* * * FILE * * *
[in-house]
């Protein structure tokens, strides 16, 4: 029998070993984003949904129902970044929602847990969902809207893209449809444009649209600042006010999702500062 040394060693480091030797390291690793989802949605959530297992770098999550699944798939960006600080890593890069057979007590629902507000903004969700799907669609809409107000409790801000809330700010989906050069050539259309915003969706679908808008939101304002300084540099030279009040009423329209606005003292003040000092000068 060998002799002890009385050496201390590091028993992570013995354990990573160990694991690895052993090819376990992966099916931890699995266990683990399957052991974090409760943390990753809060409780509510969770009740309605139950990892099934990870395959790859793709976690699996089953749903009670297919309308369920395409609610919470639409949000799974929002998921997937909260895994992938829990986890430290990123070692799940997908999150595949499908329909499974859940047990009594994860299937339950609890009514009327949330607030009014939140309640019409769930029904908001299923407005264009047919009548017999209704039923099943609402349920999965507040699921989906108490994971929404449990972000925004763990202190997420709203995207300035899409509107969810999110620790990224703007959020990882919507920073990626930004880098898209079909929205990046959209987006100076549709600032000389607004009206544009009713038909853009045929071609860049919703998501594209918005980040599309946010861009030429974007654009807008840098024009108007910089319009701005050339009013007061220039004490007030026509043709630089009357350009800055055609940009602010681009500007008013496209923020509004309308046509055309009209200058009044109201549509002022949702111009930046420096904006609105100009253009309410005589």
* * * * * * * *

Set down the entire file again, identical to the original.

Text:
[in-house]
């Protein structure tokens, strides 16, 4: 029998070993984003949904129902970044929602847990969902809207893209449809444009649209600042006010999702500062 040394060693480091030797390291690793989802949605959530297992770098999550699944798939960006600080890593890069057979007590629902507000903004969700799907669609809409107000409790801000809330700010989906050069050539259309915003969706679908808008939101304002300084540099030279009040009423329209606005003292003040000092000068 060998002799002890009385050496201390590091028993992570013995354990990573160990694991690895052993090819376990992966099916931890699995266990683990399957052991974090409760943390990753809060409780509510969770009740309605139950990892099934990870395959790859793709976690699996089953749903009670297919309308369920395409609610919470639409949000799974929002998921997937909260895994992938829990986890430290990123070692799940997908999150595949499908329909499974859940047990009594994860299937339950609890009514009327949330607030009014939140309640019409769930029904908001299923407005264009047919009548017999209704039923099943609402349920999965507040699921989906108490994971929404449990972000925004763990202190997420709203995207300035899409509107969810999110620790990224703007959020990882919507920073990626930004880098898209079909929205990046959209987006100076549709600032000389607004009206544009009713038909853009045929071609860049919703998501594209918005980040599309946010861009030429974007654009807008840098024009108007910089319009701005050339009013007061220039004490007030026509043709630089009357350009800055055609940009602010681009500007008013496209923020509004309308046509055309009209200058009044109201549509002022949702111009930046420096904006609105100009253009309410005589």